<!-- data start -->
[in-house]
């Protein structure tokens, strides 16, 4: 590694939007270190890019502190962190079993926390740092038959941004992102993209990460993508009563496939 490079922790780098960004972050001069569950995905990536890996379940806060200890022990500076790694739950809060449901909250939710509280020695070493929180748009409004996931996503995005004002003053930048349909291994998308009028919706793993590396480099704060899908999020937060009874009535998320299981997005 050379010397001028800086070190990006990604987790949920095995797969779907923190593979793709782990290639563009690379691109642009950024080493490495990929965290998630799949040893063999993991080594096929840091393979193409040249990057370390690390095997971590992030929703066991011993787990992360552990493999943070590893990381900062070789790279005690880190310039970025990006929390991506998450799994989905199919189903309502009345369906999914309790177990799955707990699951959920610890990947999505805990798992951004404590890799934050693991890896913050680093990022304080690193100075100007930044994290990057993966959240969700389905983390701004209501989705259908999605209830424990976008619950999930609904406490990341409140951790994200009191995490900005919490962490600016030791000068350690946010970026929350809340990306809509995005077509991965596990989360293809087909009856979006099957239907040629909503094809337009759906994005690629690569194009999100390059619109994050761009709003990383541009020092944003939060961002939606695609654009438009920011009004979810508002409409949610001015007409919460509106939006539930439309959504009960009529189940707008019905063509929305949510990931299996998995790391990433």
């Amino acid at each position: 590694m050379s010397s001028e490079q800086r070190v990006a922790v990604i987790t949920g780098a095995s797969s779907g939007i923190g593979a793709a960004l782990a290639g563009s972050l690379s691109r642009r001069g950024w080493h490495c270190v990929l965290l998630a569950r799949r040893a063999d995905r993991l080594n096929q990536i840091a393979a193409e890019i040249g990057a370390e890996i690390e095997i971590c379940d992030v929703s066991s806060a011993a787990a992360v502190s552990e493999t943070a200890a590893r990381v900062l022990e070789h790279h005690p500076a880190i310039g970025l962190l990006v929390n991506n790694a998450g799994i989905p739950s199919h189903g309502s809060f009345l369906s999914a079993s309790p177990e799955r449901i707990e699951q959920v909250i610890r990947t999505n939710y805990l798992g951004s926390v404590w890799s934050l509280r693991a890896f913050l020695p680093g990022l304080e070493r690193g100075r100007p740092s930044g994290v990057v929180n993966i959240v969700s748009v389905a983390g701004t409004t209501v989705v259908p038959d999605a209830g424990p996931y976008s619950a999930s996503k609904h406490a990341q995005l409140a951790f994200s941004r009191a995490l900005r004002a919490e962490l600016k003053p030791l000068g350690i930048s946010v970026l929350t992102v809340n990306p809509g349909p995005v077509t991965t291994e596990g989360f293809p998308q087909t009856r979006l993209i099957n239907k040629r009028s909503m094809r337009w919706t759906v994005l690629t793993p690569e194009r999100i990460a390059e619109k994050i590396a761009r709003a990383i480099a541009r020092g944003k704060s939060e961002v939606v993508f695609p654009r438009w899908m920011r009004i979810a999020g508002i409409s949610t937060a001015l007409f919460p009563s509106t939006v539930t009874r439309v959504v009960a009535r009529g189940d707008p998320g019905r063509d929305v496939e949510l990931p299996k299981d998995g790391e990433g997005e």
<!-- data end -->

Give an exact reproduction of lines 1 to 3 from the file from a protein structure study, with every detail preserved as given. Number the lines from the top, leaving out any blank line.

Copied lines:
[in-house]
């Protein structure tokens, strides 16, 4: 590694939007270190890019502190962190079993926390740092038959941004992102993209990460993508009563496939 490079922790780098960004972050001069569950995905990536890996379940806060200890022990500076790694739950809060449901909250939710509280020695070493929180748009409004996931996503995005004002003053930048349909291994998308009028919706793993590396480099704060899908999020937060009874009535998320299981997005 050379010397001028800086070190990006990604987790949920095995797969779907923190593979793709782990290639563009690379691109642009950024080493490495990929965290998630799949040893063999993991080594096929840091393979193409040249990057370390690390095997971590992030929703066991011993787990992360552990493999943070590893990381900062070789790279005690880190310039970025990006929390991506998450799994989905199919189903309502009345369906999914309790177990799955707990699951959920610890990947999505805990798992951004404590890799934050693991890896913050680093990022304080690193100075100007930044994290990057993966959240969700389905983390701004209501989705259908999605209830424990976008619950999930609904406490990341409140951790994200009191995490900005919490962490600016030791000068350690946010970026929350809340990306809509995005077509991965596990989360293809087909009856979006099957239907040629909503094809337009759906994005690629690569194009999100390059619109994050761009709003990383541009020092944003939060961002939606695609654009438009920011009004979810508002409409949610001015007409919460509106939006539930439309959504009960009529189940707008019905063509929305949510990931299996998995790391990433």
């Amino acid at each position: 590694m050379s010397s001028e490079q800086r070190v990006a922790v990604i987790t949920g780098a095995s797969s779907g939007i923190g593979a793709a960004l782990a290639g563009s972050l690379s691109r642009r001069g950024w080493h490495c270190v990929l965290l998630a569950r799949r040893a063999d995905r993991l080594n096929q990536i840091a393979a193409e890019i040249g990057a370390e890996i690390e095997i971590c379940d992030v929703s066991s806060a011993a787990a992360v502190s552990e493999t943070a200890a590893r990381v900062l022990e070789h790279h005690p500076a880190i310039g970025l962190l990006v929390n991506n790694a998450g799994i989905p739950s199919h189903g309502s809060f009345l369906s999914a079993s309790p177990e799955r449901i707990e699951q959920v909250i610890r990947t999505n939710y805990l798992g951004s926390v404590w890799s934050l509280r693991a890896f913050l020695p680093g990022l304080e070493r690193g100075r100007p740092s930044g994290v990057v929180n993966i959240v969700s748009v389905a983390g701004t409004t209501v989705v259908p038959d999605a209830g424990p996931y976008s619950a999930s996503k609904h406490a990341q995005l409140a951790f994200s941004r009191a995490l900005r004002a919490e962490l600016k003053p030791l000068g350690i930048s946010v970026l929350t992102v809340n990306p809509g349909p995005v077509t991965t291994e596990g989360f293809p998308q087909t009856r979006l993209i099957n239907k040629r009028s909503m094809r337009w919706t759906v994005l690629t793993p690569e194009r999100i990460a390059e619109k994050i590396a761009r709003a990383i480099a541009r020092g944003k704060s939060e961002v939606v993508f695609p654009r438009w899908m920011r009004i979810a999020g508002i409409s949610t937060a001015l007409f919460p009563s509106t939006v539930t009874r439309v959504v009960a009535r009529g189940d707008p998320g019905r063509d929305v496939e949510l990931p299996k299981d998995g790391e990433g997005e």